This Social Entrepreneur is Creating Employment in Underserved Areas
The non-profit body focuses on youth and women from ages 18-25 in the most rural parts of the world.
The rural population in India is deprived of proper services despite government taking various measures to improve the situation. While on one hand, some people are moving to big cities in search of employment, others are dreaming of bringing jobs to rural India. Manav Subodh, Cofounder, 1M1B (1 Million for 1 Billion), also shares a similar dream. Before starting his entrepreneurial journey, Manav worked for 17 years in the corporate sector with organizations like Ernst and Young (EY), Intel, Hughes, and QAI.
"I had a typical career path, studying engineering, MBA and then getting into a corporate job in marketing/consulting. I was the global director for Intel Corporation in entrepreneurship and innovation. After spending ten years there, I left that job because I thought I wasn’t able to make a difference. The sole idea behind 1M1B was to make entrepreneurship available to the people in rural areas," shared Subodh.
Started in 2014, the non-profit body focuses on youth and women from ages 18-25 in the most rural parts of the world. The initiative builds conscious enterprises and undertakes income enhancement initiatives for indigenous and underprivileged communities by engaging urban leaders and start-ups.
Tapping the Entrepreneurial Potential at the Grassroots Level:
With this unique initiative, Subodh wanted to get the entrepreneurship movement to the grassroots level of India as well as globally.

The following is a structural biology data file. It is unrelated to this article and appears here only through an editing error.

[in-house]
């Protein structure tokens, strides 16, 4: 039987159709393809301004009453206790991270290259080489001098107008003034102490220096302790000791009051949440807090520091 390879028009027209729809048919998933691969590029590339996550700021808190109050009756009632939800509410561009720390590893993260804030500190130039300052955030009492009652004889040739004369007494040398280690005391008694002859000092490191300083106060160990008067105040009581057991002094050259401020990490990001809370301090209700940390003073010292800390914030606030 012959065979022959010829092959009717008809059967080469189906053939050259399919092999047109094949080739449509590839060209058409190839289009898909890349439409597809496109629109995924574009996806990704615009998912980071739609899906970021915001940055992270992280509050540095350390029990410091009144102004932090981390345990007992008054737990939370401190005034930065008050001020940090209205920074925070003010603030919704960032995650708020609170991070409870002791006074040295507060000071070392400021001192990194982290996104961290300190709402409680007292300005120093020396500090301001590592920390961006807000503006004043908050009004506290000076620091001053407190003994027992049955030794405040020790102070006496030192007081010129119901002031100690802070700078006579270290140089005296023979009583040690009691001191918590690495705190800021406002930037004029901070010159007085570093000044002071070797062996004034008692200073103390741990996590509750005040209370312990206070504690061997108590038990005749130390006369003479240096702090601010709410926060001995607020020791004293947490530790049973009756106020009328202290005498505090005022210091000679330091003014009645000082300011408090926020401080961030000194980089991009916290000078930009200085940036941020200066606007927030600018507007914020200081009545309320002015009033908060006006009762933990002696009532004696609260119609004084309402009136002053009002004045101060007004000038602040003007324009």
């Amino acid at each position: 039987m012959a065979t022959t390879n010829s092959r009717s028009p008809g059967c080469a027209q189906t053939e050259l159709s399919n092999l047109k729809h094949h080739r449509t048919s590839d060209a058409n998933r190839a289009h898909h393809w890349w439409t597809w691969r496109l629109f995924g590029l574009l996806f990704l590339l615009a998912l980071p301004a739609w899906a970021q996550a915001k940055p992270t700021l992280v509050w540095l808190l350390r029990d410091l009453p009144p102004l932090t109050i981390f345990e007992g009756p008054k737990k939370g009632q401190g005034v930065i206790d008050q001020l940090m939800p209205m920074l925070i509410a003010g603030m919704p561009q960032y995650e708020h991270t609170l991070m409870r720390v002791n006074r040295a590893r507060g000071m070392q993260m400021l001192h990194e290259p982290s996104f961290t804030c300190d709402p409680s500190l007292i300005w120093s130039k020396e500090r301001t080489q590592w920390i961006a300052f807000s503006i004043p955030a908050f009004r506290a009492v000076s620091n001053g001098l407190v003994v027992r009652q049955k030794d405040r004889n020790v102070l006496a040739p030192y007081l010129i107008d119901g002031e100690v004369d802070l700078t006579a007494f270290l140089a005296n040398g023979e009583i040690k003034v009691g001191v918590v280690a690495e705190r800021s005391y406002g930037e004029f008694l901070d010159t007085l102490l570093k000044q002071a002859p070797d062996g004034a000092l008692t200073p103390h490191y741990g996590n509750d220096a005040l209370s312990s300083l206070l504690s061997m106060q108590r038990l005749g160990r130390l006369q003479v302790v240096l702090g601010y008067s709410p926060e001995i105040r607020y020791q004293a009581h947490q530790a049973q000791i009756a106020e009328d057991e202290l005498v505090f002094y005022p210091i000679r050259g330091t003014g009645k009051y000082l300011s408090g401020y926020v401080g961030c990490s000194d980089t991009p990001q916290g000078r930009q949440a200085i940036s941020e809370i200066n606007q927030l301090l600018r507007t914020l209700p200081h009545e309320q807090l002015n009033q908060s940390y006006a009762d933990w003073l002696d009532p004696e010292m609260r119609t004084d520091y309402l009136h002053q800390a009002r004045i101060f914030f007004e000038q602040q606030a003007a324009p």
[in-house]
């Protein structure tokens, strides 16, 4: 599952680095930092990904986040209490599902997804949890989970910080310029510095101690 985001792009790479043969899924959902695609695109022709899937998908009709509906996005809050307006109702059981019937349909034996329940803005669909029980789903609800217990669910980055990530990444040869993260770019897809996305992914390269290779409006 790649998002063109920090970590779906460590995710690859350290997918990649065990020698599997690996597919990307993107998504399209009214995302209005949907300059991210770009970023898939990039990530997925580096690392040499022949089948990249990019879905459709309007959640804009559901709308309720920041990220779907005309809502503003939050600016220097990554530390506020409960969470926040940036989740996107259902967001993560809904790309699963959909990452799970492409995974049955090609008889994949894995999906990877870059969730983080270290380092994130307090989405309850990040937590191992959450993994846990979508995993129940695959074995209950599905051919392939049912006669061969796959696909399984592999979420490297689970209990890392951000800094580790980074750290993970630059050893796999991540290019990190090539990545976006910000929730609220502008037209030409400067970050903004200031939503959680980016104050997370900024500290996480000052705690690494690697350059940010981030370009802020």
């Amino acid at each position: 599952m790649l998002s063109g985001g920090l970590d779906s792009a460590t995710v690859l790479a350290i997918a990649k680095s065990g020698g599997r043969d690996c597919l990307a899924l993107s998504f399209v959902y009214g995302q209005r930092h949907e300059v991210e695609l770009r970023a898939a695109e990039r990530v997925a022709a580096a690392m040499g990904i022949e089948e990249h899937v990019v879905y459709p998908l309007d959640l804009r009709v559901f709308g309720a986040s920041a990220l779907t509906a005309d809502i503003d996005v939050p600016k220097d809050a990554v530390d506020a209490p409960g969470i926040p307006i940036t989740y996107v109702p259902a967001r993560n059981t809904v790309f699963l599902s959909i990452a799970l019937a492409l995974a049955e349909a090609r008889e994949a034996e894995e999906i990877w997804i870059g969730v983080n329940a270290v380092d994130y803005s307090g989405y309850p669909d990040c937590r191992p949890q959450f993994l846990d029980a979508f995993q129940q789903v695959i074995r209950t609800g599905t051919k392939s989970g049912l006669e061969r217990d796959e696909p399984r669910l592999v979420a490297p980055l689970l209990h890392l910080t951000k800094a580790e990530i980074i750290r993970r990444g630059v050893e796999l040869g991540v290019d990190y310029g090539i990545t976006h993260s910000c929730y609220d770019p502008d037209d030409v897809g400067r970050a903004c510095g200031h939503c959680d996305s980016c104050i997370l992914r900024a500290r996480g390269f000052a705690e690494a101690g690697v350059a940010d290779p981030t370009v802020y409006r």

"Whenever I was organizing big summits for Intel, the people we met at the event were the 'want to entrepreneurs', who had choices in life. However, there are some people who don’t have choices in life and time to come to such big conferences. That was when I thought of making something available for people who don’t have too many choices today," he added.
Integrate Social Good Into the Business :
Subodh started conceptualizing 1M1B with the thought of creating a million entrepreneurs and leaders who will drive a billion people out of poverty. He believes job creation is not the sole responsibility of an entrepreneur.
"Entrepreneurship, today only means launching your own startup. But an entrepreneur can also start initiatives which are entrepreneurial and do good for the society by creating jobs. I believe one can still create jobs being a leader," he stressed.
Leaving a corporate job to pursue his passion for social entrepreneurship wasn't an easy task for Subodh. Initially, for him, it was very tough to answer people that why he is leaving a corporate job and going to the village.
"Nobody wants to work in a rural area. The hardest challenge was to influence the corporates. Getting entrepreneurship movement at the bottom of the pyramid sounds like a silly idea. Many people don't consider it as a go-to-business model," said Subodh adding that kind of work can also be done without compromising on lifestyle. We need to stop stereotyping.
Profit Vs Sustainability:
Unlike other companies, the nonprofit organizations have to consider different factors critical to sustainability. Subodh believes sustainability is different from making a profit.
"For non-profits, funding operations is more important than profit generation. Non-profits think that they don’t need a business model and revenue stream. But its absolutely wrong, they may not make a 500 percent margin but they still need to make 13 percent margin on revenue. Most important, Non-profits still need to have a program where people are paying and there is a double-sided market. Also, because that audience might be of long-term business interest," concluded Subodh.
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